“Bicchhra kuch iss tarha se, ke rutt hi badal gyi, ek shaks saare shehar ko veeran kar gya…”
The Urdu couplet veritably reflects the grief and sorrow in the hearts of music aficionados — both naïve and connoisseurs — of India and Pakistan, following the demise of invincible folk and Sufi singer, Reshma, in Lahore on November 3.
Though settled in Pakistan, her voice enraptured art lovers world over. She has immortalised many songs such as Lambi Judai, Dama Dam Mast Qalander and Nahin Lagda Dil Mera, to name a few.
From a khanabadosh (nomadic) community, Reshma was born in India at Malasi village, Rajasthan, and migrated to Pakistan in 1947, where her music potential was spotted after she sang Laal Meri for Pakistan Radio. Personalities from the region, who had a close association with the legend, share their sorrow on her demise:
‘An epitome of humility, uprightness and simplicity’ is how Kewal Dhillon, business tycoon and politician, remembers Reshma. “She had established a bond of affection with us since the 1980s and had visited us many times with her family. She performed for us at our residence four times during her visits to India,” he recalls.
Author and politician, Harnek Singh Gharuan, says, “My meetings with Reshma turned into family reunions. I visited her on various occasions in Lahore during my visits there; it was heart wrenching to see her in poor health during her last days. In 1996, she performed at Mohali with Shaukat Ali, Gurmit Bawa and others at a programme organised by us. She effortlessly managed to enthrall an audience of 50,000 fans.”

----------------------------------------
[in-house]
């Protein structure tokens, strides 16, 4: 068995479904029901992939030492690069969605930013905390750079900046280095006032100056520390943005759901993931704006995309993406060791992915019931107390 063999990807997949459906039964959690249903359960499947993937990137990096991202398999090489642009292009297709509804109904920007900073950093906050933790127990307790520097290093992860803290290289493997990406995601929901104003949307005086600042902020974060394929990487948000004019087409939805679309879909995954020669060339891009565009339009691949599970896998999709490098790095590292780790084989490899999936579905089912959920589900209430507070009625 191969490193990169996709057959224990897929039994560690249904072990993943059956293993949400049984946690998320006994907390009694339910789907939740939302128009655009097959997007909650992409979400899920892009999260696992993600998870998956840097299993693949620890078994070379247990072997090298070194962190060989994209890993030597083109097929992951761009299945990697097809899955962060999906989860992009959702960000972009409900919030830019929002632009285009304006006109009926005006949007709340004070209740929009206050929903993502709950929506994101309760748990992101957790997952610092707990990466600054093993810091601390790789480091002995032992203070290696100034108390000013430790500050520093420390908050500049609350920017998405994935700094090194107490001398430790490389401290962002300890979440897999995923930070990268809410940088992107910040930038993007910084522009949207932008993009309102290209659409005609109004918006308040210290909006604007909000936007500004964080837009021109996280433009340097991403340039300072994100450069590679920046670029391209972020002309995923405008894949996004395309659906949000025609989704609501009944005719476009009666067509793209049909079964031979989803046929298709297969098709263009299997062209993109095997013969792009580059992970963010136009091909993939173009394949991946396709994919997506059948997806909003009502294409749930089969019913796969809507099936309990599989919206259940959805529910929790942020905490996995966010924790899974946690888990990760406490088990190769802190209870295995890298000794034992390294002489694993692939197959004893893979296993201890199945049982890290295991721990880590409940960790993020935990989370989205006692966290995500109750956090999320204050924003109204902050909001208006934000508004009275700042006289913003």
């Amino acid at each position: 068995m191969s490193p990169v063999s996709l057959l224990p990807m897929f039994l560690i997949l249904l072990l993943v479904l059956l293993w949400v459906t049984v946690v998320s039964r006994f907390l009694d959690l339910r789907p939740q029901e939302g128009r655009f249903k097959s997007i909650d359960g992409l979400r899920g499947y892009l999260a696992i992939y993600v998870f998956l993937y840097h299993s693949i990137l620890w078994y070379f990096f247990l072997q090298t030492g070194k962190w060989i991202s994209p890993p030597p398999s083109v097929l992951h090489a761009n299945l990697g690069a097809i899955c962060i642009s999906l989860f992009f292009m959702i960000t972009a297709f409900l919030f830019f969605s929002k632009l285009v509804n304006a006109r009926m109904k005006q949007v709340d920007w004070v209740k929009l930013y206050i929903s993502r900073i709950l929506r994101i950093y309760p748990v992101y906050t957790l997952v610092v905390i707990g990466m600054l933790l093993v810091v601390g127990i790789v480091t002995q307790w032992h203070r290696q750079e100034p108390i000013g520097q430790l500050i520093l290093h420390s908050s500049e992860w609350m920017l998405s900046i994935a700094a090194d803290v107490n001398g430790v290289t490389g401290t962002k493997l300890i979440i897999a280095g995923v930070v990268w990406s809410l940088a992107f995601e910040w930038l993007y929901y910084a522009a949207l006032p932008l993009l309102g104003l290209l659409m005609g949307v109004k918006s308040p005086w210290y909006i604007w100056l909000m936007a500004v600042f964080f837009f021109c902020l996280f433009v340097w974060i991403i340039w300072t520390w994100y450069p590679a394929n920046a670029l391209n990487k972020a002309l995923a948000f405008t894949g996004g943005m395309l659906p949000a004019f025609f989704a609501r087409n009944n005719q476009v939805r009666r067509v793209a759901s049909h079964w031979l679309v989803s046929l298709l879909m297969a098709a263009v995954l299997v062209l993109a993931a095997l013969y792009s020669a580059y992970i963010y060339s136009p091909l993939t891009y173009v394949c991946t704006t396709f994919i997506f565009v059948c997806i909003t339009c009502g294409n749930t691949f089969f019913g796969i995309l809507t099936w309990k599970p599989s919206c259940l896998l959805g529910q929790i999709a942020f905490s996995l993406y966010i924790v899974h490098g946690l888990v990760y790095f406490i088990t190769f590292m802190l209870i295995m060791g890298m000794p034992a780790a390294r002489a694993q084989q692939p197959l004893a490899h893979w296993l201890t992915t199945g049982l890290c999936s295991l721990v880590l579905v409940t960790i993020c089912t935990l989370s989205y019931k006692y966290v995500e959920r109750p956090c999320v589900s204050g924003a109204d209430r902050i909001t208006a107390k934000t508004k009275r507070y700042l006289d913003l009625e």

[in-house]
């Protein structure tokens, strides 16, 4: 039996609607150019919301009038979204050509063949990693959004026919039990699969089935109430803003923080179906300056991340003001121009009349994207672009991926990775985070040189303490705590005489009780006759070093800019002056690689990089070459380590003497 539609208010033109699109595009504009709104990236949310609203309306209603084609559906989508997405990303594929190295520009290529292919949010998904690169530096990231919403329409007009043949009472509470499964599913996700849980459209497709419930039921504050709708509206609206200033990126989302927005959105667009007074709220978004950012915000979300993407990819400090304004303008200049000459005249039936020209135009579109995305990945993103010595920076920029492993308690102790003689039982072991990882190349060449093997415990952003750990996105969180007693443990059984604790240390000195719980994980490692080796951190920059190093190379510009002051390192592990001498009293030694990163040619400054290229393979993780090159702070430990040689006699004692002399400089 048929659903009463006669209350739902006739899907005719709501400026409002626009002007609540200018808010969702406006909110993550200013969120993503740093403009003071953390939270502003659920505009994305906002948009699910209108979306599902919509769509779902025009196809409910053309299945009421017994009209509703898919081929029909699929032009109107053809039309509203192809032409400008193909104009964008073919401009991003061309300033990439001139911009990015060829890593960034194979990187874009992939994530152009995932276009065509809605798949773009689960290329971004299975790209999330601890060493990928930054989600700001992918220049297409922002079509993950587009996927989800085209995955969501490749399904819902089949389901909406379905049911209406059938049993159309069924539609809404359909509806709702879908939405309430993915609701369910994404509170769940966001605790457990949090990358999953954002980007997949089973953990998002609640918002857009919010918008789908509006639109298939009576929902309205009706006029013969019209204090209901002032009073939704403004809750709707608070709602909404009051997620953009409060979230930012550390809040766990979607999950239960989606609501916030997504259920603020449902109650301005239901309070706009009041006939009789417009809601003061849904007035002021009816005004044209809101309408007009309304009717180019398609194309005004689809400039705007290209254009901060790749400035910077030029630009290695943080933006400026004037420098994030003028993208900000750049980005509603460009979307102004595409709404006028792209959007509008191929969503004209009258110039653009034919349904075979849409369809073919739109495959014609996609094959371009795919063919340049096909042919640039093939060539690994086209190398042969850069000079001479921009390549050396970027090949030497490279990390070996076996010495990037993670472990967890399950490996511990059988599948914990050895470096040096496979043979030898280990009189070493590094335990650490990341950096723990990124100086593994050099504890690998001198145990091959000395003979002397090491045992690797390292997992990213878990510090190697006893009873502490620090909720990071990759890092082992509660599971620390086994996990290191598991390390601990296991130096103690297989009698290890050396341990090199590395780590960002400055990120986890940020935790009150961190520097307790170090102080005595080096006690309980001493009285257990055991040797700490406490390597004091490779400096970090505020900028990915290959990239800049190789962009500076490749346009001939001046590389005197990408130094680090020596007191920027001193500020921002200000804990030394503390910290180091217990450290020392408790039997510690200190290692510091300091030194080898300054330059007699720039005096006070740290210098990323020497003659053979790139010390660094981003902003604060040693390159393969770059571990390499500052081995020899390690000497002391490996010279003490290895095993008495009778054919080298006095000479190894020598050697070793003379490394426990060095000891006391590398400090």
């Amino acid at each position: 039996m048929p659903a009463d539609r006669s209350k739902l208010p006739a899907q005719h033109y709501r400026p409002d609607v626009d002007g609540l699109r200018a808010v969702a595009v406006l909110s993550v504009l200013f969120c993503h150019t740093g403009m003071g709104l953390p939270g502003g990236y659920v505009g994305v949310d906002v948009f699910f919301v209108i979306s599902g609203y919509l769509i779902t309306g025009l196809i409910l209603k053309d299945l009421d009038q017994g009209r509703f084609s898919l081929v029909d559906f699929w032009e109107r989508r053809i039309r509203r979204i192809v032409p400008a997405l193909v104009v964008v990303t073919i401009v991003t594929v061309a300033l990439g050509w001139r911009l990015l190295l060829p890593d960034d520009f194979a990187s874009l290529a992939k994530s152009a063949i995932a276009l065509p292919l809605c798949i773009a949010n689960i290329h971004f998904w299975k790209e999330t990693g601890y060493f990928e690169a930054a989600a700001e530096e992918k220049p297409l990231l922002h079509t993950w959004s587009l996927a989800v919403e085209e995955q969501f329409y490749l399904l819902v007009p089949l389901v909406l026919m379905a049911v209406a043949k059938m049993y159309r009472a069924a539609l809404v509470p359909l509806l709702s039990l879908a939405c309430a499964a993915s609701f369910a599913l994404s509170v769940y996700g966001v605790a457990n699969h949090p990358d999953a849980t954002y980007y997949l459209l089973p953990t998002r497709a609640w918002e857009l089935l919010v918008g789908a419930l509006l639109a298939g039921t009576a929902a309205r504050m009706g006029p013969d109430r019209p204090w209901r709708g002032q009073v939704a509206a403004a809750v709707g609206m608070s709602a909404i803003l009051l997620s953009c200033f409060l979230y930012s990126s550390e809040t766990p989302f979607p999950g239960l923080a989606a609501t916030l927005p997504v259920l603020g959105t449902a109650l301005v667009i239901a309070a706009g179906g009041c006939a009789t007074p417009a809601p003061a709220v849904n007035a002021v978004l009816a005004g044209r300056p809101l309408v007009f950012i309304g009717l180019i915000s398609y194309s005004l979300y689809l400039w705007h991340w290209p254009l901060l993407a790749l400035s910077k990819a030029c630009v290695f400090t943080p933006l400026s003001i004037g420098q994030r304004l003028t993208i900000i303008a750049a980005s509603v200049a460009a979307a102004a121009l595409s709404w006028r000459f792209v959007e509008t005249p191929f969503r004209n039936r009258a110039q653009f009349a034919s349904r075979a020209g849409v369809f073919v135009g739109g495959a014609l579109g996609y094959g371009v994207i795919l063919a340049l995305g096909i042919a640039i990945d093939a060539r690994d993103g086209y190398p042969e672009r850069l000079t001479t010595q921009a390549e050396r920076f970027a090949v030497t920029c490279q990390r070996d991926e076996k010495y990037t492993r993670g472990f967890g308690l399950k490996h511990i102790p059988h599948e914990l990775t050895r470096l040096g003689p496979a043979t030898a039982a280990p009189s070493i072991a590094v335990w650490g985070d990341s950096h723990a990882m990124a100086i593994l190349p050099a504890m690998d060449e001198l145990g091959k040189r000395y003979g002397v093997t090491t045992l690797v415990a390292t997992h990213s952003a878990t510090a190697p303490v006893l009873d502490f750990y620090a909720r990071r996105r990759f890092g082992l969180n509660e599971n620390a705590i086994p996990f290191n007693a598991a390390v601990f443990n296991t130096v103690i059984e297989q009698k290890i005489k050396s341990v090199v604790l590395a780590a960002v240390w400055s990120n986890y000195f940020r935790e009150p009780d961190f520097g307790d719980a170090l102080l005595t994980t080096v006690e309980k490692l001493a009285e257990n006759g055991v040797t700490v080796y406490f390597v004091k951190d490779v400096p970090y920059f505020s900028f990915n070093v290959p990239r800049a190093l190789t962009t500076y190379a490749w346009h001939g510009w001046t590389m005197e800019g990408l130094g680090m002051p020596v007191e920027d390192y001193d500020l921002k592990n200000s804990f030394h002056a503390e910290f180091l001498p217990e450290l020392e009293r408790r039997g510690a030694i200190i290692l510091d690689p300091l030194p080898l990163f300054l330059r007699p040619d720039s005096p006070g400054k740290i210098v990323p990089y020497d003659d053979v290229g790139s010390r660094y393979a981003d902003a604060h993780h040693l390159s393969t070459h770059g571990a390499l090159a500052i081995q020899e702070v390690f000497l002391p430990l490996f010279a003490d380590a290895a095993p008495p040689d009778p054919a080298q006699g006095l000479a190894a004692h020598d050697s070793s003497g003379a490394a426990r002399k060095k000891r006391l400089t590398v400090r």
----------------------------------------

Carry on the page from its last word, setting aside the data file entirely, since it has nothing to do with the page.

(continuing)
Singing maestros Hasnain Akbar and his Ustad, Khadim Warsi, also expressed grief over Reshma’s demise and observed that she had made irreplaceable contribution to folk and Sufi music.
Punjabi singer Hans Raj Hans expresses grief by saying, “We had shared the stage many a times in India, Pakistan and other countries. When I was honoured with the title of Raj Gayak, she was with me. She was a unique, unparalleled phenomenon.”
Similar views were expressed by noted musicologist and artiste, Kamal Tewari: “There is a certain divinity in her voice, which touches the soul and the mind. She could transcend the audience to a level of ecstasy and spirituality,” says Tewari, who used to host concerts for Haryana Cultural Affairs, where Reshma would perform often.
“We had the most intimate family relations with Reshma,” says art promoter SK Punia, who has organised 63 concerts for Reshma and her family. Before Partition, Punia and Reshma lived in neighbouring villages of Malasi and Sujangarh. “Her daughter, Sazia, is taking her illustrious legacy further. Her husband, Kan Mohamad, sons Mohd Latif and Shawan and daughter participate in our family functions even now. We will miss her simplicity and golden voice,” adds Punia.